Virkus: Fact or Fiction?

I basically agree with Dick Eastman’s comment about Virkus in his recent review of the new Family Forest® Leadership Edition. The seven-volume “Compendium of American Genealogy” by Frederick Adams Virkus does contain a very large number of errors.

But should that lead to the conclusion that the enormous amount of ancestral history information Virkus collected should be totally ignored?

Anyone who spends literally thousands of hours digitally indexing and cross-checking a sizable amount of the ancestral history in Virkus’ Compendiums, as I have, will find them to contain a great deal of real value.

In fact, they will discover that the majority of the statements and connections in Virkus agree with the statements and connections in publications created by the New England Historical and Genealogical Society (NEHGS), The American Genealogist, The New York Genealogical and Biographical Record, and a number of the most respected genealogists of past and present, including members of the National Genealogical Society’s Hall of Fame.

Suppose one in four statements and connections in Virkus is wrong (I don’t think it’s anywhere near that much). This sounds terrible from a glass-half-empty perspective, but from a glass-half-full perspective, this means that 75% of the information in this enormous work is correct.

The difficult and time-consuming task is in separating the good from the bad. In the digital age, once one person has done that, others can take advantage of the good parts without being mislead by the bad parts.

My informed opinion is, if the errors and repetitions are removed from Virkus, if the implied knowledge is replaced with more complete information from newer and better sources, and if tens of thousands of dead ends are connected to external sources that extend ancestral pathways for centuries, the very large foundation laid by Virkus becomes extremely valuable.

This is one part of the ancestral history tour guide service the Family Forest® Project is performing almost every day. As it says on the CD cover, Family Forest is hand-crafted distilled knowledge, digitally mapped, about who said what about whom when and where.

There are currently 143,584 source citations from Virkus in the Family Forest®, which represents less than 18.5% of the more than 778, 500 source citations in the Family Forest®. Each one of them, plus many more we will be adding, is only there until the moment better or more complete information from another source replaces it.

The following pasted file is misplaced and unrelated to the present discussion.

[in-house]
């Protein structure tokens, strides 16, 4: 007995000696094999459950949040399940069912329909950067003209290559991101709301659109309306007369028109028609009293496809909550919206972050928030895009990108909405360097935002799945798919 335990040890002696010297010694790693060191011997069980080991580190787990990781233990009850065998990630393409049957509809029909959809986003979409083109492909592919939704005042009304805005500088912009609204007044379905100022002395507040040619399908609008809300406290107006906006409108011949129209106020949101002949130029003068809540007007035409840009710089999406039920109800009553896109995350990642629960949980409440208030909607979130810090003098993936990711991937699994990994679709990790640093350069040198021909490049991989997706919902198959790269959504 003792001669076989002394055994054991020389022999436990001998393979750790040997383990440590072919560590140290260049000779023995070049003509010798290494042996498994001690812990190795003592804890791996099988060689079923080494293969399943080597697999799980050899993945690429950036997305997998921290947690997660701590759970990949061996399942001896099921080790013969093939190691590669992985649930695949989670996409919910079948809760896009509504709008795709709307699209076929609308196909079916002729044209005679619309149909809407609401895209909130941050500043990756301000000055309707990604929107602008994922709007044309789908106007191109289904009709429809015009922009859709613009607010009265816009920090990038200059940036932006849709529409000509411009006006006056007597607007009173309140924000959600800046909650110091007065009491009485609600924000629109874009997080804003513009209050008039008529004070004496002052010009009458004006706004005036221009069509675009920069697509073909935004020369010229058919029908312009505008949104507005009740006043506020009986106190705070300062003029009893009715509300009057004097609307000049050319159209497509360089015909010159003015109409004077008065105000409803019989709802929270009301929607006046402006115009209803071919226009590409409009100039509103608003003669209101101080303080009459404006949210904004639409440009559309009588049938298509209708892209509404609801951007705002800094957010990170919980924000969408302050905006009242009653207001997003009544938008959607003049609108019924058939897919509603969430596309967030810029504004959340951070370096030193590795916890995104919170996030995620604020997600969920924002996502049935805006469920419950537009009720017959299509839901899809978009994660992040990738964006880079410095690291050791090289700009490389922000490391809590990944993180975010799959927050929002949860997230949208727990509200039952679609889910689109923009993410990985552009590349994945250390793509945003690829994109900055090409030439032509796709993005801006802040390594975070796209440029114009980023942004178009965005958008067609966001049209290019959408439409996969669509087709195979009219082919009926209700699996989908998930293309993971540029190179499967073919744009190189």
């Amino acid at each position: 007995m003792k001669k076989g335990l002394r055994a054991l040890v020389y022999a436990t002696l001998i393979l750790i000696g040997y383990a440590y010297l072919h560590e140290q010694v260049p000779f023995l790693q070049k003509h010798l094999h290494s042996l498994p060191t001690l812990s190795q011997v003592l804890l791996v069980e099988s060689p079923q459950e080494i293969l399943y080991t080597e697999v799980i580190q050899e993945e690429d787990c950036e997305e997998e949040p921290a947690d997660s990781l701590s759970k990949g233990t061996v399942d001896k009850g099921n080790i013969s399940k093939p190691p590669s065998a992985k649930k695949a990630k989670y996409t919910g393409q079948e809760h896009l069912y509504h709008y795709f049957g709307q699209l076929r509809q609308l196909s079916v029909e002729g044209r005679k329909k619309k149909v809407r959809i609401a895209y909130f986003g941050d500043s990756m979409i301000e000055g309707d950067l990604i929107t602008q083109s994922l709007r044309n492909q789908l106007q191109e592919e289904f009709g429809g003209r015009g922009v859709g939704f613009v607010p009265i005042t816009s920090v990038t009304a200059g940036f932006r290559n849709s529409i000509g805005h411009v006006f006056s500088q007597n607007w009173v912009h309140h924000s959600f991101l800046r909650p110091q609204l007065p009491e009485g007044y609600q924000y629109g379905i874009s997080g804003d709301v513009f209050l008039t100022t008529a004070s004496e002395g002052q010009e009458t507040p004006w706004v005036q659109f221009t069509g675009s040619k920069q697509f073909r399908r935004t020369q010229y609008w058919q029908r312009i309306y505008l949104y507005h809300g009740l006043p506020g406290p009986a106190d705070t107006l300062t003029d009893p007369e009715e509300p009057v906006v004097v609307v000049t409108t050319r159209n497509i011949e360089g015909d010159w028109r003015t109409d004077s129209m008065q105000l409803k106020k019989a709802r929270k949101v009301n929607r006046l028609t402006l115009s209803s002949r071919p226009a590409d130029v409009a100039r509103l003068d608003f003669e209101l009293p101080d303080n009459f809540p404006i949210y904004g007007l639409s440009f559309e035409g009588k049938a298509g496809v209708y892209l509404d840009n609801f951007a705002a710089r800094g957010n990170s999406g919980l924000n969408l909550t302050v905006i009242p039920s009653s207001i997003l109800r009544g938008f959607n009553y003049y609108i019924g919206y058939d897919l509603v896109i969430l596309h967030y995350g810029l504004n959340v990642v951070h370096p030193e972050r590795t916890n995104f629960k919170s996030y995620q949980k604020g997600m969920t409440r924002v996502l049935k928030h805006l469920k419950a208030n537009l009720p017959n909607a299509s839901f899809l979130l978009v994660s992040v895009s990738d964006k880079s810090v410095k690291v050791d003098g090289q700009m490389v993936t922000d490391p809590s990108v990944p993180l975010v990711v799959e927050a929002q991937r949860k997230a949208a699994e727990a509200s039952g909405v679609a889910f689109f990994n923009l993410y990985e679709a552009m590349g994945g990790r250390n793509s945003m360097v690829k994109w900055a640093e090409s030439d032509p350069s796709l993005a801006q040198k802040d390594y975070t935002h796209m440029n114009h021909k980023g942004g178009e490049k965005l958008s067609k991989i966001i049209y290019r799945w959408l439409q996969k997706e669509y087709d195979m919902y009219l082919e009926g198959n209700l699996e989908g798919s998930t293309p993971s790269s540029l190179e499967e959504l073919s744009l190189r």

Seeing is Believing

A lifetime of learning and common knowledge has taught us that it just can’t be true. It is impossible, isn’t it?

One person can’t really have actual family ties to the Wright Brothers, both Lewis and Clark, Francis Scott Key, more than 40 U.S. Presidents and Vice Presidents, 24 signers of the Declaration of Independence, 20 signers of the Magna Charta, Lee and Grant and other military leaders from many of the most famous battles in history, Prince William and Prince Harry, the author of “Alice in Wonderland” plus dozens of other authors and artists, Walt Disney, dozens of past and present Hollywood celebrities, and people from the Bible, can he or she?

Actually, if the ancestral history recorded over the centuries by many of the most respected experts of their time is to be believed, the answer is definitely yes. And the generation-by-generation connections can now be seen in the Family Forest®.

Kinship reports generated by the world’s most interconnected digital resource for ancestral history (the Family Forest®) show that Senator Kerry is, President Bush is, both Prince Charles and Princess Diana are, and most hereditary heirs of European thrones are.

Family Forest® kinship reports also show that dozens of past and present Hollywood celebrities are, including Humphrey Bogart, Katharine Hepburn, Olivia de Havilland, Bette Davis, Lucile Ball, Lee Marvin, Orson Wells, Joanne Woodward, Brooke Shields, Oliver Platt, Michael Douglas, Jamie Lee Curtis, and others.

More surprising is the number of everyday people (friends, co-workers, people at the supermarket and mall, etc.) who share so many of these actual family ties to important human history. This surprise came to me late primarily because of just one fact.

The vast majority of the growth of the Family Forest® has been earlier than 1850. In general, the ancestral pathways we have extended to present day so far have been to famous people.

Even though tens of millions of people have far more of their own ancestral pathways mapped out in the Family Forest® now than they can see anywhere else, their personal connection points are usually one to three centuries ago.

As we have begun responding to customer requests to extend specific ancestral pathways down to their immediate family, we found that we can offer parents and grandparents a priceless gift of family heritage for them to pass along to their children and grandchildren. This gift was not possible before, and it cannot be found anywhere else.

These fortunate children will be able to start with themselves and point-and-click travel through ancestral pathways to discover and explore their own actual family ties to a very large number of the famous people and events they will study in school.

I can’t help but wonder how much richer my life might have been if I had been given this intriguing personalized resource to ignite my intellectual curiosity at an early age while I was still in school.